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Le calendrier Maya nous accorde un siècle de répit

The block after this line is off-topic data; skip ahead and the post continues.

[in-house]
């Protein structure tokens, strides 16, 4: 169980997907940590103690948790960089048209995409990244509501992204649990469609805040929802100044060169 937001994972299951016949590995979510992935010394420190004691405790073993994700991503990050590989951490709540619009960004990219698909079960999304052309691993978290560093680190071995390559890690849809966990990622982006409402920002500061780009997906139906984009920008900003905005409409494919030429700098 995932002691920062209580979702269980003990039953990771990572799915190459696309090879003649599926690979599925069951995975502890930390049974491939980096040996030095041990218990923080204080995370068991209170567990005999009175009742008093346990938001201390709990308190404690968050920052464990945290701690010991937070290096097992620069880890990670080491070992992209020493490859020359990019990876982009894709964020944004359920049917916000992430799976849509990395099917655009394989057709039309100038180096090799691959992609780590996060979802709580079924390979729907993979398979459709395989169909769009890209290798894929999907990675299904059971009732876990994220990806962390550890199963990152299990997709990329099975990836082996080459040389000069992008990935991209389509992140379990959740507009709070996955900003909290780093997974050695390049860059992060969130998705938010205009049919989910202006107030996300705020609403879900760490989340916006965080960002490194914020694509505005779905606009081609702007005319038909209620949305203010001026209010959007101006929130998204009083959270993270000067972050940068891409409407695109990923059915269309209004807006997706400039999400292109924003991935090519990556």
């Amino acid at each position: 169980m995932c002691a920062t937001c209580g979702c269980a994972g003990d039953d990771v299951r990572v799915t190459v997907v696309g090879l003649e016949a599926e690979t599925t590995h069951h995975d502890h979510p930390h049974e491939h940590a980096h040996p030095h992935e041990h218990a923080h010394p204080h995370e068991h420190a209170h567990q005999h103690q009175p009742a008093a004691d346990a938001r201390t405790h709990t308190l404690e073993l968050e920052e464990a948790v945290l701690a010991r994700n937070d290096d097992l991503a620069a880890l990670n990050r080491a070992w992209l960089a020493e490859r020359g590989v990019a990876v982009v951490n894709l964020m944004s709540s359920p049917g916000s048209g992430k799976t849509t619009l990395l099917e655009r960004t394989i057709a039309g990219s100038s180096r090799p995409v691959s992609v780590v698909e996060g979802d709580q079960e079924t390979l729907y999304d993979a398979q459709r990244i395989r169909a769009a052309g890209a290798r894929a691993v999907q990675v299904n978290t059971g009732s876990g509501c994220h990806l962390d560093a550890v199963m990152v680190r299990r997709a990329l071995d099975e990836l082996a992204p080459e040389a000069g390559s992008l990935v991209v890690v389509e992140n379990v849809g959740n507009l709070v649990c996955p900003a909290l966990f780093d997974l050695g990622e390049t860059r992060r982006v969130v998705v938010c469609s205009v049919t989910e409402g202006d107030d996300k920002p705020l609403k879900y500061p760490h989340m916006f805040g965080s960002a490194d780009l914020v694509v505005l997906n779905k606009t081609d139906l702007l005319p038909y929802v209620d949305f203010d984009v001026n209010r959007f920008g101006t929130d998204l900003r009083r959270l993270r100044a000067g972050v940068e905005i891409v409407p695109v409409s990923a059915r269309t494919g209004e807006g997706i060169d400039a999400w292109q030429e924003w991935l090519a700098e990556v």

first_imgLe calendrier Maya nous accorde un siècle de répitLe 21 décembre 2012 était jusqu’à présent considéré comme le dernier jour du calendrier Maya, et donc celui de la fin du monde. Mais des scientifiques viennent nous accorder plus de cent ans de répit, assurant que c’est en 2116 que s’achèvera le calendrier.Les frères Böhm, deux scientifiques allemands, révèlent en effet dans une étude publiée par la revue Astronomische Nachrichten, que le calendrier maya ne prend pas fin en 2012, comme on le croyait jusqu’à présent, mais en 2116. Les deux chercheurs assurent que les calculs effectués par John Eric Sidney Thompson, spécialiste de la civilisation maya, ne sont pas exacts. Sa retranscription du temps des Mayas dans le calendrier chrétien ne prenait pas en compte les différentes occupations de cités par les tribus ennemis, et c’est ainsi que 104 années auraient été oubliées.À lire aussiUne immense cité maya révélée sous la jungle du Guatemala grâce à l’imagerie laserC’est en prenant en compte les différents calendriers utilisés par la civilisation maya que les frères Böhm ont réalisé leurs calculs : un calendrier agricole de 365 jours, une version religieuse de 260 jours, un calendrier de neuf jours, et un cycle de 1.872.000 jours. Pour retranscrire le temps maya, ils ont noté les concordances entre les événements de ces calendriers et le calendrier chrétien. Ce n’est pas la première fois que la date du 21 décembre 2012 est remise en cause par des chercheurs. Pour Gerardo Aldana, de l’université de Santa Barbara, il est tout simplement impossible de prévoir avec précision et fiabilité le moment exact auquel prend fin le calendrier maya. Le 18 mars 2011 à 17:10 • Emmanuel Perrinlast_img read more